Dogs need their fur to regulate their body temperature. Deprived of their coat, they will be without protection from the cold, heat, UV rays, bad weather and humidity. This makes them more vulnerable and can weaken their immune system, which is very harmful to their overall health, especially if their body is already fighting a virus, a disease or a tumour.
And worst of all (for you), the body will respond to this shock to the system by growing twice as much undercoat, doubling your problem next shedding season. With repeated shavings, the problem grows exponentially! Try the following tips instead. You and your dog will be much better off!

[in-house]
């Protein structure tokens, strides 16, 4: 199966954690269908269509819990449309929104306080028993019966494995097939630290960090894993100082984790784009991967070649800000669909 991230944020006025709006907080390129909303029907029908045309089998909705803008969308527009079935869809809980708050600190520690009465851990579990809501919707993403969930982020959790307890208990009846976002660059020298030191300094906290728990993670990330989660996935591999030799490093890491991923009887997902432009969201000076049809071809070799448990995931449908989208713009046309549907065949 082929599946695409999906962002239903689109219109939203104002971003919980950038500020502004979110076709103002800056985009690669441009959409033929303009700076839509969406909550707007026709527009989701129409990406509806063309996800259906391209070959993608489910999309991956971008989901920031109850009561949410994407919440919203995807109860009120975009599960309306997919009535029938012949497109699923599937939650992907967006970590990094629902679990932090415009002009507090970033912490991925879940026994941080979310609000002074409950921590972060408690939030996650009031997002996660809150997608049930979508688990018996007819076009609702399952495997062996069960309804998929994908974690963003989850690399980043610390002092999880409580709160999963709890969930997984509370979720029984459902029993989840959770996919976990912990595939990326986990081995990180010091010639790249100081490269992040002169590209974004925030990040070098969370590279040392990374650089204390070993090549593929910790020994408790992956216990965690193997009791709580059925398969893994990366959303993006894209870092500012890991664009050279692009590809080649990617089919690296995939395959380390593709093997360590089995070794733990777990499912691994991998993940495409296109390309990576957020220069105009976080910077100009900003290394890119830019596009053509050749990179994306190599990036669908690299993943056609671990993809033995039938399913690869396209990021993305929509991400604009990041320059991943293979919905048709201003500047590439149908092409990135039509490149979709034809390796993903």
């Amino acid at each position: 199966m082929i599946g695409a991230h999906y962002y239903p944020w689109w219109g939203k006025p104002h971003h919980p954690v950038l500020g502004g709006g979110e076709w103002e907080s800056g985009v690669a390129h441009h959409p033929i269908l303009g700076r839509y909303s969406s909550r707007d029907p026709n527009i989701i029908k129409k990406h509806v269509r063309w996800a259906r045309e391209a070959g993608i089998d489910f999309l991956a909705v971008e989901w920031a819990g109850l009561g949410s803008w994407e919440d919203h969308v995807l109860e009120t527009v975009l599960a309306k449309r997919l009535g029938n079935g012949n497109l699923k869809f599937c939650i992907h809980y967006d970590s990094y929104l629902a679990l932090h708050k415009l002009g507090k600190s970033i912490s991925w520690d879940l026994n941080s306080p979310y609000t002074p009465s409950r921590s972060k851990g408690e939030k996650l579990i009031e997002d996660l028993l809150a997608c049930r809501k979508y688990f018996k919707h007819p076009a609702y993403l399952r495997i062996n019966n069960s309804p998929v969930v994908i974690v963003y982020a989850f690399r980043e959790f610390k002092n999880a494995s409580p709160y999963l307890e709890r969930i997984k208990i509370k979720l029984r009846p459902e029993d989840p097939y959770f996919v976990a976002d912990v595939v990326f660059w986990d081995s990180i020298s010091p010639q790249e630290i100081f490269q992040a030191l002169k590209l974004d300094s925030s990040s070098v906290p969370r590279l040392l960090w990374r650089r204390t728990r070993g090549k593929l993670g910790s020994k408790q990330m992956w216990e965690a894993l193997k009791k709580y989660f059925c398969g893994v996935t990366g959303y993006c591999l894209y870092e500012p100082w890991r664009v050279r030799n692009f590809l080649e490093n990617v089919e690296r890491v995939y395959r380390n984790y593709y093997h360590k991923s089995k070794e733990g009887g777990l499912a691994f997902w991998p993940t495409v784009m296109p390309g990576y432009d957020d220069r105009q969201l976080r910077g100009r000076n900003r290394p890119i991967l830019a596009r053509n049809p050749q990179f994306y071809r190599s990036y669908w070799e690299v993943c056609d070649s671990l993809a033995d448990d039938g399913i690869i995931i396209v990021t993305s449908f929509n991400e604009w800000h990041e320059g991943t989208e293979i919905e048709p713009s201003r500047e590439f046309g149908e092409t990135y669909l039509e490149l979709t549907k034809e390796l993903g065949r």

Tip 1: Brushing
Brush your dog on a regular basis. Daily, if possible. Make it an enjoyable moment the two of you share. This way, you’ll be regularly dislodging and removing dead hair, preventing knots and mats from forming.
Always brush in the direction the hair grows, to keep it from getting tangled. Give your dog a gentle massage to get their blood circulating. Your dog will love it and it will keep parasites from getting a foothold.
There are several types of brushes and combs available according to hair type. A currycomb (a comb with rows of metal teeth) generally does a good job of penetrating to the down layer.
The FURminator deShedding Tool is designed specifically for shedding. It is even more effective at penetrating deep down and removing large amounts of hair. However, this stainless-steel comb with its tight row of teeth can irritate the skin, and should not be used more than once a week.
Dog breeds, shedding and brushing according to hair type